Size Matters: New York’s Mastodons


By on

Peale 1806 painting - The Exhumation of the MastadonTectonic forces and global cooling and warming set the stage for the dawn of New York State history. The stage was not a barren one and long before King Kong climbed the Empire State Building that scrapped the sky, giants walked the ground that would become the Empire State. These giants would be called “mastodons” and they became important in religion and nationalism in ways that before their discovery no one could have imagined.

The story of mastodons and New York begins in 1705 in Claverack, Columbia County. A Dutch tenant farmer picked up a five-pound tooth that had rolled down a hill and landed at his feet. Being a sensible sort of person, he naturally traded the tooth to a politician for a glass of rum. The tooth thereupon made its way up the political food chain until it arrived in London.

The unknown species or “incognitum” delivered a profound and disturbing message to believers and non-believers alike on both sides of the Atlantic. According to the King James Version, “There were giants in the earth in those days”(Gen. 6:4) in the time before the Flood. It appeared as if the New York discovery was proof of the validity of that claim.

But the glorious proof became a weapon of assault. The tooth was not from a human after all so it did not prove the validity of the biblical verse. Plus whatever the animal, named “mastodon” in 1806, was, it was extinct. It no longer roamed the land. That meant it had not been saved in Noah’s ark even though all the creatures of the earth were supposed to have been preserved. This mean that a creature created by the Lord no longer existed. In today’s world of conservation and seeking to save species, it is difficult to fathom the magnitude of the paradigm shift from the view of a Peaceable Kingdom to one of strum und drang in the natural world where animals could cease to exist. The idea that God had not created a perfect world since animals could become extinct was a shocking one but the evidence from New York and then elsewhere was clear.

A corollary to this development was the perennial inferiority complex in the United States to the vaunted civilizations from hoary antiquity in Europe. This complex manifested itself in the assertion by Georges-Louis Leclerc, Comte de Buffon, that the species of the New World were inferior to those of the Old. Size mattered and our animals were smaller than their animals. Later Georges Cuvier picked up the mantle aided in part by the fossils found in Paris during its rebuilding after the French Revolution began. The judgement of the Old World was clear and definitive: the species of the New World were degenerate.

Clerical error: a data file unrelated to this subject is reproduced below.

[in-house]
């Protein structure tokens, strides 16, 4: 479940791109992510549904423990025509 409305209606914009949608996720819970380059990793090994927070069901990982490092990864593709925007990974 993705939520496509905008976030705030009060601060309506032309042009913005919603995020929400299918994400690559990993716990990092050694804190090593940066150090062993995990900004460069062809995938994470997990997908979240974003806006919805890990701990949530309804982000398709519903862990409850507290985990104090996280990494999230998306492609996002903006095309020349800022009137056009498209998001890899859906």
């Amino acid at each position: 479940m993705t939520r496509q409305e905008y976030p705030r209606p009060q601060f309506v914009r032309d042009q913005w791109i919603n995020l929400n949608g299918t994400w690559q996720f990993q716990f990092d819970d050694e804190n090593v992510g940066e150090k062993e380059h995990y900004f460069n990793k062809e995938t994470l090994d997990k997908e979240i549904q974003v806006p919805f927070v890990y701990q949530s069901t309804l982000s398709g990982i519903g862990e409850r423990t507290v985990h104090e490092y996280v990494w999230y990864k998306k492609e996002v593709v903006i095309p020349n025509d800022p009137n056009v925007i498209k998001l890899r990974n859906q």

Thomas Jefferson, a strapping six-footer as was George Washington, took exception to these pronouncements from France. He believed that such large beasts as the mastodons still lived in the interior of the continent. American animals were not degenerate! Some large bones had been uncovered by British troops north of New York during the American Revolution. The first mastodon remains of Orange County were found in 1780 which George Washington viewed while encamped in Newburgh. He subsequently obtained a mastodon tooth. There also were stories of sightings in the interior. One of the tasks of the Lewis and Clark expedition was to find proof, living and/or fossil, of the superior size of the American animal.

Jefferson was further encouraged in this belief by events in Orange County. By 1801, additional mastodon discoveries had occurred and then one did near Newburgh on the farm of John Masten. Charles Wilson Peale led the excavations which he portrayed in paint years later in “Exhuming the Mammoth.” (Like “Washington Crossing the Delaware,” the painted event was of a real historic event just not exactly as depicted..) The mastodon was reconstructed at Peale’s museum in Philadelphia, still the cultural capital of America. With the painting and museum by a showman before Barnum but dealing with the real objects, mastodons became one of the crazes that periodically ripples through human society. Although they later were eclipsed by the even bigger dinosaurs, New York’s mastodons left their impact on the American culture. Now we had concrete proof, or at least fossilized proof, that giant animals had walked America and there was no need to feel the American environment produced inferior species.